This policy brief examines changing Russian and Norwegian approaches to each other in the period 2012–2016, and discusses how the “New Cold War” spread to the North. This is an intriguing question, since both parties had initially stated that, despite the overall worsening of Russia–West relations following the crises in Ukraine, the North should be protected as a space for peaceful interaction. To address this question, watching and tracking the changing patterns of Russian exercises and military modernization is not enough; understanding the rise in tensions requires studying the effects of the interactions underway between the parties in this region. Three interaction effects need to be taken into consideration in explaining why the tense relations following the conflict in Ukraine spread to the low-tension Northern theatre. In this, we stress the interactive dynamics that ensues when two parties start to view each other as threats, interpreting new moves by the other as expressions of hostile intent. Further, we explain the observed New Cold War “contamination” with reference to domestic policy agendas and practices of decision-making. On both the Norwegian and the Russian sides, the new military posturing in the North, now interpreted as part of a growing conflict, has emerged partly as a side-effect of implementing what actually were longstanding national goals.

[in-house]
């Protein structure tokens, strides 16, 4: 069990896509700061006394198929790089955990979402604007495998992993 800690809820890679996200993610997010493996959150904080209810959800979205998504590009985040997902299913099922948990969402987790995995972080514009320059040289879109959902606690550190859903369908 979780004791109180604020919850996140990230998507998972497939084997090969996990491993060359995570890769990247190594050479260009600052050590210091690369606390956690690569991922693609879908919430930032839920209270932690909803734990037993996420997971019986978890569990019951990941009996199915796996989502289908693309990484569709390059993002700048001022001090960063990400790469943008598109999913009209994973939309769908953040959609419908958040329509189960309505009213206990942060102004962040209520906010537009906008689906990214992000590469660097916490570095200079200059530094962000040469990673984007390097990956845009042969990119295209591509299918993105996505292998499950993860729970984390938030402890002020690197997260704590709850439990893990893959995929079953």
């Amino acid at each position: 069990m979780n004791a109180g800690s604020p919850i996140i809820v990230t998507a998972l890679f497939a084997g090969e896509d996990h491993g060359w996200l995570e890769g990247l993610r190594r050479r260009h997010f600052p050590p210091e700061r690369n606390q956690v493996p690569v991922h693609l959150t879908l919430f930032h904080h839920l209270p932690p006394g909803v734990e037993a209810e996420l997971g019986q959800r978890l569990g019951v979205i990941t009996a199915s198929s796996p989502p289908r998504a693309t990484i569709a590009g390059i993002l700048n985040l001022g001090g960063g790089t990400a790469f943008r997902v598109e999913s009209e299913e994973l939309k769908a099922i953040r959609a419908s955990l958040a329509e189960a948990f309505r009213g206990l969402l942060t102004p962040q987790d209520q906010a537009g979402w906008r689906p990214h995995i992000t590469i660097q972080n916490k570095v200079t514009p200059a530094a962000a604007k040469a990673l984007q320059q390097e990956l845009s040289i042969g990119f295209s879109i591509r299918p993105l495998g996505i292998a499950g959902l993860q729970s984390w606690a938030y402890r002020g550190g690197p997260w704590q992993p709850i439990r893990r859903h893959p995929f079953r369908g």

- Published year: 2018
- Full version: http://hdl.handle.net/11250/2576537
- Publisher: Norwegian institute of international Affairs
- Page count: 4
- Language: Engelsk
- Booklet: 15